We only have a matter of hours to set the wheels in motion to save the seven beds in the mental health unit in Bantry as the HSE can appeal this restriction by the Mental Health Commission by Monday, thus giving time to get immediate funding in place to rectify the shocking wrong being done here. Will the Tánaiste step in here and contact the HSE immediately to appeal this decision on bed closures in Bantry?
I am not familiar with the report so I am reluctant to comment on it. I will let the Minister for Health, Deputy Stephen Donnelly, and indeed the Minister of State, Deputy Butler, know the Deputy raised it in the Dáil and we will see what response is possible.
I raise the situation of families with incapacitated children. I have a family in my constituency whom I know well, whose child, due to the exceptional care she has received, has reached the age of seven years and made her first communion earlier this year. This child cannot walk, cannot talk and she has no swallow but due to the exceptional care her mother has given her she has managed to survive. However, this family are under huge financial pressure. Earlier this year the husband received a bonus at work and because of this his wife's carer's allowance was cut to €46.50 per week. She gave up a very good job to look after their child and they are saving the State an absolute fortune by looking after their child at home. They have other expenses with other members of the family that have increased because of the huge care they are giving to this child. Medical cards for incapacitated children are not means-tested. I ask that in the budget due the week after next, there would not be a means test for carer's allowance for families who have an incapacitated child. It is a very small cohort of families who are affected and the difference to the Exchequer would be very small. I ask that the Government give this consideration in the budget.
I thank the Deputy for sharing that story. I should say that the domiciliary care allowance, DCA, is not means-tested but the carer's allowance is. I would love it if it were possible for there to be no means tests but unfortunately they are necessary because financial resources, even in a very wealthy country, are limited. However, sometimes means tests are too mean and when knocking on doors over the summer I came across a number of examples where people have lost eligibility for the carer's allowance or a student grant because they got a pay increase, a promotion or worked overtime. That is not fair and we must take that into account across the budget so means test thresholds are realistic. As wages, rise, the thresholds should rise too.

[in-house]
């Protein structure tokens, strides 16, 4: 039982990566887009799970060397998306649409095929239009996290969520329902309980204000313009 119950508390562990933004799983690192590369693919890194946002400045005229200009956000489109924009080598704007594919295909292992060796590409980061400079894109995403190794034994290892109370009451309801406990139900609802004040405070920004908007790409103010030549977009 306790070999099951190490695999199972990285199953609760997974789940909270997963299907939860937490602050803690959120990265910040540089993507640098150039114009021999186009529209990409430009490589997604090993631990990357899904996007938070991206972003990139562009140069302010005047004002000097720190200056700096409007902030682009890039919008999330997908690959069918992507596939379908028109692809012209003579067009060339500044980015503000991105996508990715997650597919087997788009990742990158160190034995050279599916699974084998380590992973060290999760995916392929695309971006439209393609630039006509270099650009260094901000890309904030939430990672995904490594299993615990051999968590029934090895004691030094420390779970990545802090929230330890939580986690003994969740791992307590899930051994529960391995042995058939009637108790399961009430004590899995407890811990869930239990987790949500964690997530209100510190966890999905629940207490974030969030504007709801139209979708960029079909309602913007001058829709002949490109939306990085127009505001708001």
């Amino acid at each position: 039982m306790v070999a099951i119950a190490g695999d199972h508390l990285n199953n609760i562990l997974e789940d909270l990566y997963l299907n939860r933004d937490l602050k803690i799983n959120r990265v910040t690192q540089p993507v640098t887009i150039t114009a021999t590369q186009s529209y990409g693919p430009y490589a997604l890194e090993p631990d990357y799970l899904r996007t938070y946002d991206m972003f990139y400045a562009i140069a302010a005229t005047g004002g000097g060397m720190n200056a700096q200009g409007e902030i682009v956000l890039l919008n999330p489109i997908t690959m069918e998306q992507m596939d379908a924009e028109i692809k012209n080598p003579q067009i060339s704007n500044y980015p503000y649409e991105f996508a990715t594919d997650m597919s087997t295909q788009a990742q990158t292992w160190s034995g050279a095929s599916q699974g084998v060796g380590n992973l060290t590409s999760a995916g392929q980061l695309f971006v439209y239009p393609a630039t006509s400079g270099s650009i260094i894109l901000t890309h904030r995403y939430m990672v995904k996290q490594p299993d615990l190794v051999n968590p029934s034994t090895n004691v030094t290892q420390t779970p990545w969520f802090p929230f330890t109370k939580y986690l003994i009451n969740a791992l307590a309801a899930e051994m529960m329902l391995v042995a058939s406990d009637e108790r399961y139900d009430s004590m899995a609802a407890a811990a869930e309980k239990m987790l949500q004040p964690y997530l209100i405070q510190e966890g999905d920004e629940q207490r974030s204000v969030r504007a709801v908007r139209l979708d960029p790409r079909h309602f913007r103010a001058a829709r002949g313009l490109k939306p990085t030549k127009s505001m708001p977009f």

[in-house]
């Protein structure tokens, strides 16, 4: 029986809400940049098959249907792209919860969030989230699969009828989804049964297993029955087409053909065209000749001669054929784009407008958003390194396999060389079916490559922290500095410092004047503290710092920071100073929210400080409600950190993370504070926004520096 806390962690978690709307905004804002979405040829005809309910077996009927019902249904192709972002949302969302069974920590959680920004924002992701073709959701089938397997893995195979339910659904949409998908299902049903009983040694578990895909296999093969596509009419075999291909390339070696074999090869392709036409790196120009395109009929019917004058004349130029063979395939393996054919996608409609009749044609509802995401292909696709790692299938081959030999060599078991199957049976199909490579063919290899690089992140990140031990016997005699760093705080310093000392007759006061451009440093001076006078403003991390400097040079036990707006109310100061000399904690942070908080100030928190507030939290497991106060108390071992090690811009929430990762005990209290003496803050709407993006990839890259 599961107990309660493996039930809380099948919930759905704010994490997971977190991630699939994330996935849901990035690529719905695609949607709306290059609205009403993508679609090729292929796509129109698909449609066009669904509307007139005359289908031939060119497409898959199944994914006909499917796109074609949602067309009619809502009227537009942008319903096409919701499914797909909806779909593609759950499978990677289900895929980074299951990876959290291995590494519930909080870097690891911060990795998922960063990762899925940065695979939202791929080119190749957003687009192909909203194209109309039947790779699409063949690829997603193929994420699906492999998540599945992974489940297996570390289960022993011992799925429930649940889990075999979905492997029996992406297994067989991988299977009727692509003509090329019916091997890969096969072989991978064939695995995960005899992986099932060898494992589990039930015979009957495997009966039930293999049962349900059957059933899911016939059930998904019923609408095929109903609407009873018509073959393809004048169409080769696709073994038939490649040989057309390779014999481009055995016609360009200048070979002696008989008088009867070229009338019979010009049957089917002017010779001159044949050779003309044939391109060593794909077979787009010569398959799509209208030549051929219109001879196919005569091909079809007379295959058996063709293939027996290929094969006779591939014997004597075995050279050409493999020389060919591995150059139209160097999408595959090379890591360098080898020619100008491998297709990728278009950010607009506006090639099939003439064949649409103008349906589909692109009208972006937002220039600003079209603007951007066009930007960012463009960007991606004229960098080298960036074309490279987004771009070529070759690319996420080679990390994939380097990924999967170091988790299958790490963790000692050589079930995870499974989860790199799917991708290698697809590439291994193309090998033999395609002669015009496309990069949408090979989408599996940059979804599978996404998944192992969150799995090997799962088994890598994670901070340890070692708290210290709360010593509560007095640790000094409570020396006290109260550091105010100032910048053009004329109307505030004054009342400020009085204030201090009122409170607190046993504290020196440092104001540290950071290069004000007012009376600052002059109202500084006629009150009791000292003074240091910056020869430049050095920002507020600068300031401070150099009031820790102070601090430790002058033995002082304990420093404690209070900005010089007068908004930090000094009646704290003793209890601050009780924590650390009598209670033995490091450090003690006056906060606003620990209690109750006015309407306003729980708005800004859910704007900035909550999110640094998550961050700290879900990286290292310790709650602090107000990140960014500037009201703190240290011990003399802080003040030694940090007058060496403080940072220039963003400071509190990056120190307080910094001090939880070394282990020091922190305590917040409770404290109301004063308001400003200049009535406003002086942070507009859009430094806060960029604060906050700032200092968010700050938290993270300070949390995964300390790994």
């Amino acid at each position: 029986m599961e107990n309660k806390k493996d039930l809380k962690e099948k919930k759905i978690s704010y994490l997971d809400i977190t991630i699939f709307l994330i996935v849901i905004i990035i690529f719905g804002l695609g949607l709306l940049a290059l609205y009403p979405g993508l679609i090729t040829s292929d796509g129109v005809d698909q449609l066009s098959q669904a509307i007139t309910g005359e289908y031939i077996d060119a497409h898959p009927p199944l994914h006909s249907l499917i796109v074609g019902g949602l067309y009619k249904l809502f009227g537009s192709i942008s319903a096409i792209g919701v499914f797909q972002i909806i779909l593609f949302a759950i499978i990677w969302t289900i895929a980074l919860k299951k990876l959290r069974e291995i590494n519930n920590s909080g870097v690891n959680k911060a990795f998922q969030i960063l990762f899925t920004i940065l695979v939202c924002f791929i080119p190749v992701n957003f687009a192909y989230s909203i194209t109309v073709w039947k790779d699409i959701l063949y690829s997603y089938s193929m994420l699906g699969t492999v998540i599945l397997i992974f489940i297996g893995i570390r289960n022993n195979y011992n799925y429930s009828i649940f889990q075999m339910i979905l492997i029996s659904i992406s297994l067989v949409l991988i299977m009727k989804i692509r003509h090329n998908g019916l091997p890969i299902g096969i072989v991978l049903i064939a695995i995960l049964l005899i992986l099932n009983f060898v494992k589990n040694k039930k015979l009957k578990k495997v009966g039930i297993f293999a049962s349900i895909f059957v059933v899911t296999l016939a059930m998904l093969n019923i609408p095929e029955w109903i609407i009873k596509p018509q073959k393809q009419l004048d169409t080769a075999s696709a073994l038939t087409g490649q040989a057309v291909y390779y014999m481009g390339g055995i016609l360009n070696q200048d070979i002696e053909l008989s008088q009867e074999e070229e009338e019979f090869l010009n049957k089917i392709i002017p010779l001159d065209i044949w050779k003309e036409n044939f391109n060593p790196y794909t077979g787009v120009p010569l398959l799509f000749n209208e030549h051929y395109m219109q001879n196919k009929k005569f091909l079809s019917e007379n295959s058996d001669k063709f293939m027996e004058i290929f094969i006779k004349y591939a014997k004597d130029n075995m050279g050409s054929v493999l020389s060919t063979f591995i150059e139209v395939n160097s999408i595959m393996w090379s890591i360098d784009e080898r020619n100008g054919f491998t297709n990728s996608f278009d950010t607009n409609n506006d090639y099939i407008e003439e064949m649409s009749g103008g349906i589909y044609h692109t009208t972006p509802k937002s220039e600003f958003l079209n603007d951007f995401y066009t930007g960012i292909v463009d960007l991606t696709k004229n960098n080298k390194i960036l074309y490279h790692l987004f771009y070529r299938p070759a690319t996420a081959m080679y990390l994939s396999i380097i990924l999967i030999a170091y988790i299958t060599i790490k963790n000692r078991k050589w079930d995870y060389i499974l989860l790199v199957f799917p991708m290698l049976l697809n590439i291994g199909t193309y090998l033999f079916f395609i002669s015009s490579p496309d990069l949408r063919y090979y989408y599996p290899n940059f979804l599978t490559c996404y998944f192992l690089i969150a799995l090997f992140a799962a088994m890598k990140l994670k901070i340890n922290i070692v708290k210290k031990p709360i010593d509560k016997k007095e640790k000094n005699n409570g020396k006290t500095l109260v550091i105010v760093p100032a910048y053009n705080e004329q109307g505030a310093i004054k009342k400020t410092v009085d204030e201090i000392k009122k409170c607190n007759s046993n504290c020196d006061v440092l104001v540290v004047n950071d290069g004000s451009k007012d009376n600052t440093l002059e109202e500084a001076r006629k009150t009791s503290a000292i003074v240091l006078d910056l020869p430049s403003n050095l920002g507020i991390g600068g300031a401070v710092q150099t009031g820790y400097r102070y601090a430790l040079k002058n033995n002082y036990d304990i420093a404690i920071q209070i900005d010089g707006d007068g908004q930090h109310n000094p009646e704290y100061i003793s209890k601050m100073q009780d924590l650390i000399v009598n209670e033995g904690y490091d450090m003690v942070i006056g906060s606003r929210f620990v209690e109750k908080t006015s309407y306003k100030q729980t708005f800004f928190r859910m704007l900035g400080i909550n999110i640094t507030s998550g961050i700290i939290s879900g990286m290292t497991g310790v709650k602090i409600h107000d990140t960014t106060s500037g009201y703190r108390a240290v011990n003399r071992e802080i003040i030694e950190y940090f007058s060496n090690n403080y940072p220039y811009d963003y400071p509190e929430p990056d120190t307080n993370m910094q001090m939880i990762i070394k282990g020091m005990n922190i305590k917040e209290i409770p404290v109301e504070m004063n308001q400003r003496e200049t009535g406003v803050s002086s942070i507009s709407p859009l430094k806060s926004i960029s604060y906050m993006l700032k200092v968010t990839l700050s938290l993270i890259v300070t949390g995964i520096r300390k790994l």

I raise the Croí Conaithe housing scheme that was set up to tackle the blight of vacant and derelict homes. It was launched in July and was very welcome but its criteria are very restrictive. Properties must be in areas with a population of 400 people. I ask that the criteria be re-examined and that rural areas outside towns and villages be included in the scheme.
It is a full 129 years since the Industrial and Provident Societies Bill was enacted and it remains the main legislation governing co-operative societies in Ireland. We have a proud history of co-operatives in Ireland. They play an integral role in the form of housing co-operatives, food producer co-operatives, group water schemes or locally-owned co-operative shops. On the energy side, community-owned renewable energy co-operatives helped insulate from the fluctuations in energy prices internationally and provide a cheap, clean and secure energy supply for communities. However, co-operatives have been hindered by being based on a literally Victorian-era legislative framework. We in the Green Party are delighted to see progress on the co-operative societies Bill and we have engaged with the Department at several stages on it. Will the Tánaiste provide an update on the timeline for when he expects the general scheme of that Bill to be published?
Deputy Carey asked about Croí Conaithe, which as we know is a grant of between €30,000 and €50,000 to repair and bring back into use a building for residential purposes in small towns and villages. The Deputy proposes extending it to rural areas. I like that idea and think it makes a lot of sense but we need to take a little time to see what the take-up is like on the existing scheme. We do not know yet whether the €30,000 to €50,000 is going to be enough to move the dial or what the take-up is going to be. However, in principle, if it works and if we get take-up in the towns and villages, why would we not extend to rural areas too? That makes sense to me but let us see what the take-up is first before we start changing the scheme. I do not think that will take too long; we will know in a matter of months.
In answer to Deputy Ó Cathasaigh's question, I signed off on a memo in relation to that Bill only in the last couple of weeks. We expect to have heads of new legislation early next year. That will be the general scheme and will go to committee for scrutiny. We agree we need to update our legislation in that area to bring it more in line with company law and the protections that come with that.